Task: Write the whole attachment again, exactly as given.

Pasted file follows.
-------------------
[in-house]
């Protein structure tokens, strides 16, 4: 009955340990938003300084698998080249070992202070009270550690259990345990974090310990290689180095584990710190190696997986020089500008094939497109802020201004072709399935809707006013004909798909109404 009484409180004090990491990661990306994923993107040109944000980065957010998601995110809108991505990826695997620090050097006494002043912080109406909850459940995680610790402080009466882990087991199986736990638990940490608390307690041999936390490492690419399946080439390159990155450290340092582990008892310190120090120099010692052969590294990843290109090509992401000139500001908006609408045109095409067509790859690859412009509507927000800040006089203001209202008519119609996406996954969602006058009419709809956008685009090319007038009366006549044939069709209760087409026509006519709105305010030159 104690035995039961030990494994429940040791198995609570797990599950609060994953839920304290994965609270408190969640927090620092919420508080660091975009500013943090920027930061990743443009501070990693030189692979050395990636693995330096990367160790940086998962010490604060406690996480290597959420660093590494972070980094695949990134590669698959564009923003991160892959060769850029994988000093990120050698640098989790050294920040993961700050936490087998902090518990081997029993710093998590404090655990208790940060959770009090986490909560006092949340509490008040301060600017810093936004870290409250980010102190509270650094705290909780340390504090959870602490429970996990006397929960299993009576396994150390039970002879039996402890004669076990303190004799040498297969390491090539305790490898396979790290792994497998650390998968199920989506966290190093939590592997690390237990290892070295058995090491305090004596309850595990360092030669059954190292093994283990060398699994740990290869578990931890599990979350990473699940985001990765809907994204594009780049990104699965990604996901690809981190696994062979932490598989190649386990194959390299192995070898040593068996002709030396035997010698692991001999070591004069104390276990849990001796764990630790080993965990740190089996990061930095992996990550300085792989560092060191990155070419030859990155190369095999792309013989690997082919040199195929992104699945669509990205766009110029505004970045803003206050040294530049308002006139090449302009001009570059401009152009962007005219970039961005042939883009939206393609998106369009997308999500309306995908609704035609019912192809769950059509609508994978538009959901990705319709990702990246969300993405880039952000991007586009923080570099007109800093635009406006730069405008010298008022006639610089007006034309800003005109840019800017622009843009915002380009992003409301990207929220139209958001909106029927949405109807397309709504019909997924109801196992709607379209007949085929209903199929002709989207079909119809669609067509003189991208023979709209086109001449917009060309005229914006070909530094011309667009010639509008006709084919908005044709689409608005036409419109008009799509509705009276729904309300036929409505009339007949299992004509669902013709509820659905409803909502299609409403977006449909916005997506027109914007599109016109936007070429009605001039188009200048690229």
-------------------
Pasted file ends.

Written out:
[in-house]
């Protein structure tokens, strides 16, 4: 009955340990938003300084698998080249070992202070009270550690259990345990974090310990290689180095584990710190190696997986020089500008094939497109802020201004072709399935809707006013004909798909109404 009484409180004090990491990661990306994923993107040109944000980065957010998601995110809108991505990826695997620090050097006494002043912080109406909850459940995680610790402080009466882990087991199986736990638990940490608390307690041999936390490492690419399946080439390159990155450290340092582990008892310190120090120099010692052969590294990843290109090509992401000139500001908006609408045109095409067509790859690859412009509507927000800040006089203001209202008519119609996406996954969602006058009419709809956008685009090319007038009366006549044939069709209760087409026509006519709105305010030159 104690035995039961030990494994429940040791198995609570797990599950609060994953839920304290994965609270408190969640927090620092919420508080660091975009500013943090920027930061990743443009501070990693030189692979050395990636693995330096990367160790940086998962010490604060406690996480290597959420660093590494972070980094695949990134590669698959564009923003991160892959060769850029994988000093990120050698640098989790050294920040993961700050936490087998902090518990081997029993710093998590404090655990208790940060959770009090986490909560006092949340509490008040301060600017810093936004870290409250980010102190509270650094705290909780340390504090959870602490429970996990006397929960299993009576396994150390039970002879039996402890004669076990303190004799040498297969390491090539305790490898396979790290792994497998650390998968199920989506966290190093939590592997690390237990290892070295058995090491305090004596309850595990360092030669059954190292093994283990060398699994740990290869578990931890599990979350990473699940985001990765809907994204594009780049990104699965990604996901690809981190696994062979932490598989190649386990194959390299192995070898040593068996002709030396035997010698692991001999070591004069104390276990849990001796764990630790080993965990740190089996990061930095992996990550300085792989560092060191990155070419030859990155190369095999792309013989690997082919040199195929992104699945669509990205766009110029505004970045803003206050040294530049308002006139090449302009001009570059401009152009962007005219970039961005042939883009939206393609998106369009997308999500309306995908609704035609019912192809769950059509609508994978538009959901990705319709990702990246969300993405880039952000991007586009923080570099007109800093635009406006730069405008010298008022006639610089007006034309800003005109840019800017622009843009915002380009992003409301990207929220139209958001909106029927949405109807397309709504019909997924109801196992709607379209007949085929209903199929002709989207079909119809669609067509003189991208023979709209086109001449917009060309005229914006070909530094011309667009010639509008006709084919908005044709689409608005036409419109008009799509509705009276729904309300036929409505009339007949299992004509669902013709509820659905409803909502299609409403977006449909916005997506027109914007599109016109936007070429009605001039188009200048690229």